#7

The interesting part here is the non-Chalcedonians are closer to communion with both the Eastern Orthodox and the Catholics than the Eastern Orthodox and Catholics are to each other. Although they still haven’t achieved full communion with either. I wouldn’t be surprised if this happens sooner rather than later. I’m curious which one will be first to reunite with the “Orientals”.


#8

[quote="ConstantineTG, post:7, topic:284623"]
The interesting part here is the non-Chalcedonians are closer to communion with both the Eastern Orthodox and the Catholics than the Eastern Orthodox and Catholics are to each other. Although they still haven't achieved full communion with either. I wouldn't be surprised if this happens sooner rather than later. I'm curious which one will be first to reunite with the "Orientals".

[/quote]

They are?


#9

:ehh:

Who we find holds the Orthodox faith as we hold it. This is no doubt what the EO would also say. Because this is the only position that is right to hold, it probably will not be the Catholics. But either way, we are not clamoring for union with either of you. I really wish there was a way to make this position understandable without causing offense (or resulting in a “my agreed statements; let me show you them” moment from many people here), but on the other hand…the fact that it is essentially the same as the EO position (though of course they would have us confess the dyophysitism that they hold via the Tome of Leo, which I honestly cannot imagine ever happening; Christ will return before that happens…and then once He’s here we won’t have to!) shows that there is more hope to be placed in EO-OO reunion than others. While we do not have exactly the same ecclesiology, we view ecclesiology and related matters in similar ways, so leaders of both communions can be assured that their interlocutors of the other communion are serious and committed to true union.

This might, ironically, make things more difficult for us, as we are less open to even the idea of compromise, but it does mean that we are generally more likely to see each other as substantially Orthodox on an individual level, which may one day (by the grace of God) result in union.

The RC communion has a lot more to repudiate to even be considered, I’m sorry to say. In some ways, the EO-OO divide is a mirror image of the EO-RC divide: The EO say that we do not accept all that is necessary to be rightly called Orthodox, just as the RC say that the EO do not accept all that is necessary to be considered as conforming completely to the true faith. In a (polemical) way, the EO are our RC. :smiley:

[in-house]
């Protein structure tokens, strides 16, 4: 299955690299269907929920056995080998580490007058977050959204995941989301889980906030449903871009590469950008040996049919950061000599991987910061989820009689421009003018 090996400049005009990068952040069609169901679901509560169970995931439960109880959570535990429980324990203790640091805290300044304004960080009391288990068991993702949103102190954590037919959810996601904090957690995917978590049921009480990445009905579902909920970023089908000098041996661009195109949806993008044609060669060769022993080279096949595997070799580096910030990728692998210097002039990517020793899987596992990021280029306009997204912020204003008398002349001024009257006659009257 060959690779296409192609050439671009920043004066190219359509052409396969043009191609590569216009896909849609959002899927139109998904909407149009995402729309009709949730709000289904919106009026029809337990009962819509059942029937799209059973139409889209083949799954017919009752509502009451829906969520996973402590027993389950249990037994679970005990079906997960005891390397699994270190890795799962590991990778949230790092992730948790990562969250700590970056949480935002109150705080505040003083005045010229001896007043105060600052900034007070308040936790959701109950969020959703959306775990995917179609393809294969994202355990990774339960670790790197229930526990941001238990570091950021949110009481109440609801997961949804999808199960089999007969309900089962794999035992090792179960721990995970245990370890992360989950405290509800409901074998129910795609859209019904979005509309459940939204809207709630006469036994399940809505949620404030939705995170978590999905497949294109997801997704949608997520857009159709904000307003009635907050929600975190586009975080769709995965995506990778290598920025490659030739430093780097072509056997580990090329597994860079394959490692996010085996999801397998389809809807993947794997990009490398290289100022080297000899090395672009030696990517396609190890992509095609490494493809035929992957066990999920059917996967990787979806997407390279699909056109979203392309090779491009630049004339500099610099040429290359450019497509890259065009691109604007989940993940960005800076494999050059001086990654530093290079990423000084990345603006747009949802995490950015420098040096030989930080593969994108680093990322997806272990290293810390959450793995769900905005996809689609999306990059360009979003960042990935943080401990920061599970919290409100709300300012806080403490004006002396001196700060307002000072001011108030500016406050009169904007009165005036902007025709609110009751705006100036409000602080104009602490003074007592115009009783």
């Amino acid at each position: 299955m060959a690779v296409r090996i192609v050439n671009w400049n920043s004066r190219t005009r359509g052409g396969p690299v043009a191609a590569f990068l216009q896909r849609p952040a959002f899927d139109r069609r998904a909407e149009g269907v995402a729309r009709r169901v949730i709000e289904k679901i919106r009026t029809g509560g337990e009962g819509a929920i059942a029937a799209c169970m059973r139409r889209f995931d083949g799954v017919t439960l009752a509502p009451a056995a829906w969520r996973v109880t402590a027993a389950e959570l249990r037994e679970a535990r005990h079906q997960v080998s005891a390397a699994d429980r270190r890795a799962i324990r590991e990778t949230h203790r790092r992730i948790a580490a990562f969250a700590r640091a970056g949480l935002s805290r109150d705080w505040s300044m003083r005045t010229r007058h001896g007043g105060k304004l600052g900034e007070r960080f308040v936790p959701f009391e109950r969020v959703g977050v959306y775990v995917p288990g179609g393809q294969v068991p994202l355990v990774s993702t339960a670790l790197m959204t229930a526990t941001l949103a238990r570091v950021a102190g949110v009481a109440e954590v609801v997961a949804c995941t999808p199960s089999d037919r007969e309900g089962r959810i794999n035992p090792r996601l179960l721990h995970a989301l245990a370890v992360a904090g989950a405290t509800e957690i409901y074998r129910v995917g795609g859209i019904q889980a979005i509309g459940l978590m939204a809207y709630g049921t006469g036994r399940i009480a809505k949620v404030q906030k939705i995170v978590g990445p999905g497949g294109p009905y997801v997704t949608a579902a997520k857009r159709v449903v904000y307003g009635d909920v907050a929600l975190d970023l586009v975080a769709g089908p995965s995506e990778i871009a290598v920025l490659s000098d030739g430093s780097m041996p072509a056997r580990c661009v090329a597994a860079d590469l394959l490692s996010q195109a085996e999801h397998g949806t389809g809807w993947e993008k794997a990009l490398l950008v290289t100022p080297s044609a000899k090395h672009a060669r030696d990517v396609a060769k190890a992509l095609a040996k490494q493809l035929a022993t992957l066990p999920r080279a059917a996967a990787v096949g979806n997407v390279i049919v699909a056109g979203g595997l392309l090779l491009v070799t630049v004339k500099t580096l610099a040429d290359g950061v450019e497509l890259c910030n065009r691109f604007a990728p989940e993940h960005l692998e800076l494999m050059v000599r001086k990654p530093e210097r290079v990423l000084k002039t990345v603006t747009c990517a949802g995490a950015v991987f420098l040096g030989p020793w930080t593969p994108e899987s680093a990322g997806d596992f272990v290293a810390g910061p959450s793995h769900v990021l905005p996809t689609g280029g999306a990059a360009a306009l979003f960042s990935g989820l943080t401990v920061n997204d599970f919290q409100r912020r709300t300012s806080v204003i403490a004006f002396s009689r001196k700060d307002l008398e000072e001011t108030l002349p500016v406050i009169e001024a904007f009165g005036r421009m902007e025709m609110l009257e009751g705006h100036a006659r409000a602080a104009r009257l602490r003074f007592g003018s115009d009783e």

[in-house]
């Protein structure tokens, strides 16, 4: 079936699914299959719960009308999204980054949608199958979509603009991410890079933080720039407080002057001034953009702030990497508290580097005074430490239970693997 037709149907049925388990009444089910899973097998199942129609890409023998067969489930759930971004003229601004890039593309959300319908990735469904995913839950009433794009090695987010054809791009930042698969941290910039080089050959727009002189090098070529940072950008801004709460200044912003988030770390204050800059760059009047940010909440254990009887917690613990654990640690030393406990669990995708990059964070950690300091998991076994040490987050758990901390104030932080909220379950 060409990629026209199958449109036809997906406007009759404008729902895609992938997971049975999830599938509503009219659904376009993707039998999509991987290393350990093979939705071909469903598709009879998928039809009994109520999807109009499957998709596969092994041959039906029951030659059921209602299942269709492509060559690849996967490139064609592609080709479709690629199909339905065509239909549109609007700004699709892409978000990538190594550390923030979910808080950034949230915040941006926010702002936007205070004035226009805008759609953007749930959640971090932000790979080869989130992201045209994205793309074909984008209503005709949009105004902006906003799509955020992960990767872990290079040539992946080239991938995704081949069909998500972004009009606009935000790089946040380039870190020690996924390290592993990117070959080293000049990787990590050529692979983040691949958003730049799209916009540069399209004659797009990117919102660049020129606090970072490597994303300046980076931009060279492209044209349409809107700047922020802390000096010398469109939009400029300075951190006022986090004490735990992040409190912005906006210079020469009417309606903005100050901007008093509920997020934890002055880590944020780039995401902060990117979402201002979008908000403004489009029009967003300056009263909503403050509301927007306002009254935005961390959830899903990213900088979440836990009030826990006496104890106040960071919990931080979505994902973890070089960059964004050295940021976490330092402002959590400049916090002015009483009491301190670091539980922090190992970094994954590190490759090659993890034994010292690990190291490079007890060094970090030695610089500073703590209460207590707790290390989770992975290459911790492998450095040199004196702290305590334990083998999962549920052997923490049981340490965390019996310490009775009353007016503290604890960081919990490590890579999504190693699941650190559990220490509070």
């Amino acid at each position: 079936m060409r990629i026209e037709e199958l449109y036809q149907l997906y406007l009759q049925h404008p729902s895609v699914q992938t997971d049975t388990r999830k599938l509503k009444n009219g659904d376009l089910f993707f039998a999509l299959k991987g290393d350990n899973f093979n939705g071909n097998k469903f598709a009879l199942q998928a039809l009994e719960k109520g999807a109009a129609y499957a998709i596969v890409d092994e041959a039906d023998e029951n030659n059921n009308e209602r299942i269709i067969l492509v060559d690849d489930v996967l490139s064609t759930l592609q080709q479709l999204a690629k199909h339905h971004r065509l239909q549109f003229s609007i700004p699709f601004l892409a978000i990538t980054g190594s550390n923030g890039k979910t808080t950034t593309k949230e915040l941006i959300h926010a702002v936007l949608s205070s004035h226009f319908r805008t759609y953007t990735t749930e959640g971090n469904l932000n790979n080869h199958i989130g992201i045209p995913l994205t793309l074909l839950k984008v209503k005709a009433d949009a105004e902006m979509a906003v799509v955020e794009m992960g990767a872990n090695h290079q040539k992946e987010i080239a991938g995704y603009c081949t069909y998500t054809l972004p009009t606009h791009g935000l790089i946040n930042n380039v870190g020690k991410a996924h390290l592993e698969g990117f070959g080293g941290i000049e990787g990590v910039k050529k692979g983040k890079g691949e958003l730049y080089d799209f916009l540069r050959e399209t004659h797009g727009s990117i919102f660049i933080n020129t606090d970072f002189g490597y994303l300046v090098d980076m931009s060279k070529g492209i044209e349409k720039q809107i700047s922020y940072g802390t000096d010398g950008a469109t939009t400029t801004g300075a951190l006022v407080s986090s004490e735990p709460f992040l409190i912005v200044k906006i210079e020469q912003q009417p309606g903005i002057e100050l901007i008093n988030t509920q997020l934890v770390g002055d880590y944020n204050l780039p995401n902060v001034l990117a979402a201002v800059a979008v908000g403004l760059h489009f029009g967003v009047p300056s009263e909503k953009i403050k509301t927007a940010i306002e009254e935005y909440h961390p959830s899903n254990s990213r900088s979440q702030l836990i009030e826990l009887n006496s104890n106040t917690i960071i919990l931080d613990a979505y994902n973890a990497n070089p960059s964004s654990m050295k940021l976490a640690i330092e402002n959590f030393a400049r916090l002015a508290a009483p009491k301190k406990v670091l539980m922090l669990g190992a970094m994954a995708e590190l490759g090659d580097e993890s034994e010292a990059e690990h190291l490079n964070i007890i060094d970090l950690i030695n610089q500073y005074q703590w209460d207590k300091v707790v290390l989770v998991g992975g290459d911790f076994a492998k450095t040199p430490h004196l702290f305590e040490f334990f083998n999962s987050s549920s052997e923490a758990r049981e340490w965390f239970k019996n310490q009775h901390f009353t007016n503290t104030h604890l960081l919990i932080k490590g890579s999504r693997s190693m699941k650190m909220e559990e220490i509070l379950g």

(braces for gnashing of teeth and such from all sides)


#10

Actually Dzheremi, I've known far more EO who have no objections to OO views, than I have those who do, and that includes on the internet where divides seem so much bigger. The only issue I've ever seen brought up is the place of the fourth council - Does it need to be accepted, can the OO just agree with the principles it was trying to get across rather than the language, should it just be ignored by both sides, or should it be thrown out by the EO...

The answer to that issue, if one were ever found, would answer the approach to the next three councils (OO practice already being in keeping with them, even if they don't acknowledge them).


#11

[quote="Nine_Two, post:10, topic:284623"]
Actually Dzheremi, I've known far more EO who have no objections to OO views, than I have those who do, and that includes on the internet where divides seem so much bigger.

[/quote]

Yes, me too. From where I'm sitting the problem is not the numbers on either side who would not reunite, but their relative position. As the EO monks of Mt. Athos are no lightweights, some of the things that I have read emanating from that part of the EO church leave me with less than high hopes for future dialogues with the EO. Same could be said about some of what I've heard from Copts (though not necessarily monastics).

The only issue I've ever seen brought up is the place of the fourth council - Does it need to be accepted, can the OO just agree with the principles it was trying to get across rather than the language, should it just be ignored by both sides, or should it be thrown out by the EO...